Thursday, April 12, 2012

Our Toy System

Recently, I had a few other mommies over to my house for the first time for a craft group for kids that I lead.
Upon entering my house, one of the first things one lady said was, "Are you kidding me? " And I thought, "Now what did I do?"
She went on, "Tell me your house isn't always this neat and organized?" I smiled and said, "Well most of the time it is, but only because I'm super anal and hate any sort of clutter lying around..."
"But where are all his toys? I mean, are these all that he has?" she asked pointing to my 8-cubby hole Ikea shelve in the family/playroom.
"Oh no, " I replied, "I will show you his toy closet, we just rotate toys on a weekly basis."
I saw the enlightenment on their faces. It's a simple system really and keeps my house clutter free while also teaching my son how to pick up after himself, respect for his toys, gives him a sense of order and excitement for each new week when "new" toys are brought out. I adopted this system from a few Montessori classrooms I have worked in during my pre-school teaching years and I will never look back. I am certain that this is a great system for our family and keeps everyone happy.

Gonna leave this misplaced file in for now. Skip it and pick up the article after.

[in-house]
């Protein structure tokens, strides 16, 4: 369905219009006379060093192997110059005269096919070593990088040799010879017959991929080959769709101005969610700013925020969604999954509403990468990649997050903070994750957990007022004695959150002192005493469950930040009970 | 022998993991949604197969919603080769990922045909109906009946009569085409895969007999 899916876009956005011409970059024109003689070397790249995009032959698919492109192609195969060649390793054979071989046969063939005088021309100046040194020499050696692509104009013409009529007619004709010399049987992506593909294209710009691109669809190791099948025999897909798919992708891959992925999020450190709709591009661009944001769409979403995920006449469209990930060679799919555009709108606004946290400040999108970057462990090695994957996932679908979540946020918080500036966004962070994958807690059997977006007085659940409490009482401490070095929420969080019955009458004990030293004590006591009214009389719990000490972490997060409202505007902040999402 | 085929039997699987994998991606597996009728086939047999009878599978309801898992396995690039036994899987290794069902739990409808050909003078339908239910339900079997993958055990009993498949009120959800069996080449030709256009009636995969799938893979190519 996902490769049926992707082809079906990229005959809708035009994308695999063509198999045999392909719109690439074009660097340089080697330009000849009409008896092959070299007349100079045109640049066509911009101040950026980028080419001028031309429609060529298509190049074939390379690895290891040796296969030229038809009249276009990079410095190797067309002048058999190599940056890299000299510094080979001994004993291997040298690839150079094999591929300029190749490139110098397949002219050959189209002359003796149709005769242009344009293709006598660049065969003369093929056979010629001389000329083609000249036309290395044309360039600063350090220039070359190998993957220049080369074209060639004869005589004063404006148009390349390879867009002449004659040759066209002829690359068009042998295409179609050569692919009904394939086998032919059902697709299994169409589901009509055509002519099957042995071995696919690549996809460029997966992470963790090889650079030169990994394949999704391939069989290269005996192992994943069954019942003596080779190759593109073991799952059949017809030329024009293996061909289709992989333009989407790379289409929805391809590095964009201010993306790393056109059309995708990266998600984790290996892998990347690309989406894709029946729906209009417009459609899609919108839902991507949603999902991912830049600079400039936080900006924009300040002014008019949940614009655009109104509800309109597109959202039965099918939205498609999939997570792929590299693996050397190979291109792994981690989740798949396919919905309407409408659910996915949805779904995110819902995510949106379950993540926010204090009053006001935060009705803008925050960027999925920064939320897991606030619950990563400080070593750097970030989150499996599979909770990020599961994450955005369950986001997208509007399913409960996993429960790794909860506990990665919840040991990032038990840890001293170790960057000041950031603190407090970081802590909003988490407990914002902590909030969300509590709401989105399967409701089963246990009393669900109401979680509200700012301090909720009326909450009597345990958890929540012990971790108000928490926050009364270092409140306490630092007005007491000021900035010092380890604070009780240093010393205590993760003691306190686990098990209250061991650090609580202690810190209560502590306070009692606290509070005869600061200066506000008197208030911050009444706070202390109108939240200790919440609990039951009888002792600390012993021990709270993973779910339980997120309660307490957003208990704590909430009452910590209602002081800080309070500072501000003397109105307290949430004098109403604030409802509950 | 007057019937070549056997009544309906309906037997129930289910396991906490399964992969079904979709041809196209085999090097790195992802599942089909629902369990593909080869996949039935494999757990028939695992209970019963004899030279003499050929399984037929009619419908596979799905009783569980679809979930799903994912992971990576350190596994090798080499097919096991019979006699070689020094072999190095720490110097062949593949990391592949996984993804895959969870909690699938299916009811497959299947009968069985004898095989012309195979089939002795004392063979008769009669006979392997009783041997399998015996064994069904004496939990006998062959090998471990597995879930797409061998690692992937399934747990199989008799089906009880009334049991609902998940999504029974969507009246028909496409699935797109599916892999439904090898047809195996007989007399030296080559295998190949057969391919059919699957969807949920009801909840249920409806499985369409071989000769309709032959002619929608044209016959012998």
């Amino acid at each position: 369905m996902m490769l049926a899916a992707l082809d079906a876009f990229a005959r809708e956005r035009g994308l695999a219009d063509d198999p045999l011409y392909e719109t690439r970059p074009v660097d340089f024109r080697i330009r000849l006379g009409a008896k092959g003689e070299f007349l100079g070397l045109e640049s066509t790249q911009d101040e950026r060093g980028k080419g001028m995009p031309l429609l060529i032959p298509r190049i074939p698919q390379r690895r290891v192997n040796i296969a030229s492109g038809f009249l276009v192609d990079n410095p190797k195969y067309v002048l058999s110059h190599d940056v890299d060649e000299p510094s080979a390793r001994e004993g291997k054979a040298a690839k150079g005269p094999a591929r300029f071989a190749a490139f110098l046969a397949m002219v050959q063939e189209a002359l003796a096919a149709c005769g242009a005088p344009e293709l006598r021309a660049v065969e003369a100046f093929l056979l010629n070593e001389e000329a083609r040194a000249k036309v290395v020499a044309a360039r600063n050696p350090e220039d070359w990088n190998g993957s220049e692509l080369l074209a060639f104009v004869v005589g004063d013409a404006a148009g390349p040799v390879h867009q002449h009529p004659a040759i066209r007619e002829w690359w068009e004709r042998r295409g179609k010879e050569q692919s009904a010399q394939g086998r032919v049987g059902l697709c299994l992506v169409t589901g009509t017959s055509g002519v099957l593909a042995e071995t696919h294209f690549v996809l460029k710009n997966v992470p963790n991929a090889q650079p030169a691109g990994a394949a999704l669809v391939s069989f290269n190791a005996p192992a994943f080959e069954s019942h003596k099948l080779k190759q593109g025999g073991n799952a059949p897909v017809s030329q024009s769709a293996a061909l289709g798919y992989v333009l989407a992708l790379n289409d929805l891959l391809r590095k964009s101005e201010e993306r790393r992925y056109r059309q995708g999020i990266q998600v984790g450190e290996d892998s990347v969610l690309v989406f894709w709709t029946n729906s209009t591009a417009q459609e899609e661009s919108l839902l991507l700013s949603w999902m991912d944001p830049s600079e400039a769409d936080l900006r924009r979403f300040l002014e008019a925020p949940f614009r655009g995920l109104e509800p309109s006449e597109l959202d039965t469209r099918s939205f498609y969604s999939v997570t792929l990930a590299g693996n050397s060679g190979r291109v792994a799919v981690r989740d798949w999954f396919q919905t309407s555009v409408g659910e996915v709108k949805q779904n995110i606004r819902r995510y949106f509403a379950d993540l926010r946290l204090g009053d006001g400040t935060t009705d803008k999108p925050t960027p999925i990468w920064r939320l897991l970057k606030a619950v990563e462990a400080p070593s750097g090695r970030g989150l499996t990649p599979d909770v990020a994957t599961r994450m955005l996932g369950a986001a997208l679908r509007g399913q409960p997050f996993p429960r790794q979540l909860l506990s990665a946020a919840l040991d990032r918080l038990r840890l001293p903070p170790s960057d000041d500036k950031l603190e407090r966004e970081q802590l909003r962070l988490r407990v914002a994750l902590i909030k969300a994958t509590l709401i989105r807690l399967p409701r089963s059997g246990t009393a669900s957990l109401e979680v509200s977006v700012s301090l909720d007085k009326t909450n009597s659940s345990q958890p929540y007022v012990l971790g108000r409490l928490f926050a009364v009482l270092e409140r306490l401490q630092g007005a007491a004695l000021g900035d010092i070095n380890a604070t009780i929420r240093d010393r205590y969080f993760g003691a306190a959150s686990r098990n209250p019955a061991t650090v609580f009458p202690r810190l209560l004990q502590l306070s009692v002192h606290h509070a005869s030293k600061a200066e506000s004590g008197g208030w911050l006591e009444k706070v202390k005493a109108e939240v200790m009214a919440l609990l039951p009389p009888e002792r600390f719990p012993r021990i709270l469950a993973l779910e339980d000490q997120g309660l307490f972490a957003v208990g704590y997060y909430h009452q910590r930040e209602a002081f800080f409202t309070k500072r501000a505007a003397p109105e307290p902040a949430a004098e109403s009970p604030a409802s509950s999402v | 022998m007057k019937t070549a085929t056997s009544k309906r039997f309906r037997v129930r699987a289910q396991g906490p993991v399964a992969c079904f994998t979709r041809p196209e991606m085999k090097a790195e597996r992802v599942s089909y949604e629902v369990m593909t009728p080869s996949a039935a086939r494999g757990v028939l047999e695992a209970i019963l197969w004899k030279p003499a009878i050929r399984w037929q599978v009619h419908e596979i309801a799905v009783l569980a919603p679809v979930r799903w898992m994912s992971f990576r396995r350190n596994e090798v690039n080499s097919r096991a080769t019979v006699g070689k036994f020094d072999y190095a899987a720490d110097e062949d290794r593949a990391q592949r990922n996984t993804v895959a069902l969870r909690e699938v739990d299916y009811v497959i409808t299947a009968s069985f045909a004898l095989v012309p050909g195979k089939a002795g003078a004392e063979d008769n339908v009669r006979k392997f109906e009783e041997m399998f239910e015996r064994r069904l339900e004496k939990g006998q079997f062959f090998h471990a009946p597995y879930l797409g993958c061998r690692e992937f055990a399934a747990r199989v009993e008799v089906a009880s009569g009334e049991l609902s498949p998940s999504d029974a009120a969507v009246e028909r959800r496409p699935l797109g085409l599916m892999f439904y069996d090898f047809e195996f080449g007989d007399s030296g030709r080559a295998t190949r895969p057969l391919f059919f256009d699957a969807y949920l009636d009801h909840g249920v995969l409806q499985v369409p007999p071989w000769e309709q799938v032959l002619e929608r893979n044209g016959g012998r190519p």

The main rule is that the only amount of toys allowed out at one time must fit in an organized way in one of the 6 cubby holes on the shelf. (Books and the musical instruments have top toy priority in our home so they remain on the shelf forever.) :) Four of the cubbies are used for four toys of Aiden's choice and the two top left cubbies are saved for games, puzzles and learning toys such as the wooden patterning beads pictured here. I think it's important for there to be a variety of toys available at all times to children as you would find in any quality pre-school classroom. Toys like his legos, cars, or garbage truck just let him use his imagination. Books for obvious reasons, musical instruments for creative expression, and one motor skill enhancing toy set like the Lakeshore ball and ring set for more interactive play when other kids come over. There is a space for art with construction paper, markers and crayons always available, (and not always supervised which surprisingly enough has never resulted in crayoned walls as I explained the rules of where we color and where we don't extensively.) At the beginning of each week, (usually on Monday nights) I take most of the toys off the shelf and replace them with "new" toys from his toy closet where everything is kept in categorical clear plastic bins on a big shelf system.